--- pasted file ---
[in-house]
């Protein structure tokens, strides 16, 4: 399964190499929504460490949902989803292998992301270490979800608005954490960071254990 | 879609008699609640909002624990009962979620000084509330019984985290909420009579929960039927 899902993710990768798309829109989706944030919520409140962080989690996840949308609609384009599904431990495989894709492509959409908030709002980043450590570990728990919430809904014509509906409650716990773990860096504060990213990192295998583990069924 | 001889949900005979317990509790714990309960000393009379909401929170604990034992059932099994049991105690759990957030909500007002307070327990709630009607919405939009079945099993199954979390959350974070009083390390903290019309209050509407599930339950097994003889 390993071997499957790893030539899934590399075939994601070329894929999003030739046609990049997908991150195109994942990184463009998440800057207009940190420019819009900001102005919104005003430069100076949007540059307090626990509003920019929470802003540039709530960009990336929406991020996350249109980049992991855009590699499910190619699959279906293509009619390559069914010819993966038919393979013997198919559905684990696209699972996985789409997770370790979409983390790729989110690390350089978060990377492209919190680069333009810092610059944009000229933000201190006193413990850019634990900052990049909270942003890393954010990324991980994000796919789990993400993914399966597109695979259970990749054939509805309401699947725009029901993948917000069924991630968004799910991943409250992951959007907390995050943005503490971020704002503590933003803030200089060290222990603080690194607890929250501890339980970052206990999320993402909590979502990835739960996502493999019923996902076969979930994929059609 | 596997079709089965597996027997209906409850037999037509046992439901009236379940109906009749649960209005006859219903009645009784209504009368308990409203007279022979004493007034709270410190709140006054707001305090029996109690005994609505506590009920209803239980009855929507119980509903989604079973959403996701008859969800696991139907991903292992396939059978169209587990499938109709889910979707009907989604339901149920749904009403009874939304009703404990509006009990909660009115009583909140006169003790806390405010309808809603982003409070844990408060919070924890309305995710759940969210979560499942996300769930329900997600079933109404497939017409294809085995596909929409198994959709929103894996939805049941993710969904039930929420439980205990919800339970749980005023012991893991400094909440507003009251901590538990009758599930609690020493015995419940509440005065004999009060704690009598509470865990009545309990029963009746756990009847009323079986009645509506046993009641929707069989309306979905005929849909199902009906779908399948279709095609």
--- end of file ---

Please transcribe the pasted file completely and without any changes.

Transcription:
[in-house]
């Protein structure tokens, strides 16, 4: 399964190499929504460490949902989803292998992301270490979800608005954490960071254990 | 879609008699609640909002624990009962979620000084509330019984985290909420009579929960039927 899902993710990768798309829109989706944030919520409140962080989690996840949308609609384009599904431990495989894709492509959409908030709002980043450590570990728990919430809904014509509906409650716990773990860096504060990213990192295998583990069924 | 001889949900005979317990509790714990309960000393009379909401929170604990034992059932099994049991105690759990957030909500007002307070327990709630009607919405939009079945099993199954979390959350974070009083390390903290019309209050509407599930339950097994003889 390993071997499957790893030539899934590399075939994601070329894929999003030739046609990049997908991150195109994942990184463009998440800057207009940190420019819009900001102005919104005003430069100076949007540059307090626990509003920019929470802003540039709530960009990336929406991020996350249109980049992991855009590699499910190619699959279906293509009619390559069914010819993966038919393979013997198919559905684990696209699972996985789409997770370790979409983390790729989110690390350089978060990377492209919190680069333009810092610059944009000229933000201190006193413990850019634990900052990049909270942003890393954010990324991980994000796919789990993400993914399966597109695979259970990749054939509805309401699947725009029901993948917000069924991630968004799910991943409250992951959007907390995050943005503490971020704002503590933003803030200089060290222990603080690194607890929250501890339980970052206990999320993402909590979502990835739960996502493999019923996902076969979930994929059609 | 596997079709089965597996027997209906409850037999037509046992439901009236379940109906009749649960209005006859219903009645009784209504009368308990409203007279022979004493007034709270410190709140006054707001305090029996109690005994609505506590009920209803239980009855929507119980509903989604079973959403996701008859969800696991139907991903292992396939059978169209587990499938109709889910979707009907989604339901149920749904009403009874939304009703404990509006009990909660009115009583909140006169003790806390405010309808809603982003409070844990408060919070924890309305995710759940969210979560499942996300769930329900997600079933109404497939017409294809085995596909929409198994959709929103894996939805049941993710969904039930929420439980205990919800339970749980005023012991893991400094909440507003009251901590538990009758599930609690020493015995419940509440005065004999009060704690009598509470865990009545309990029963009746756990009847009323079986009645509506046993009641929707069989309306979905005929849909199902009906779908399948279709095609």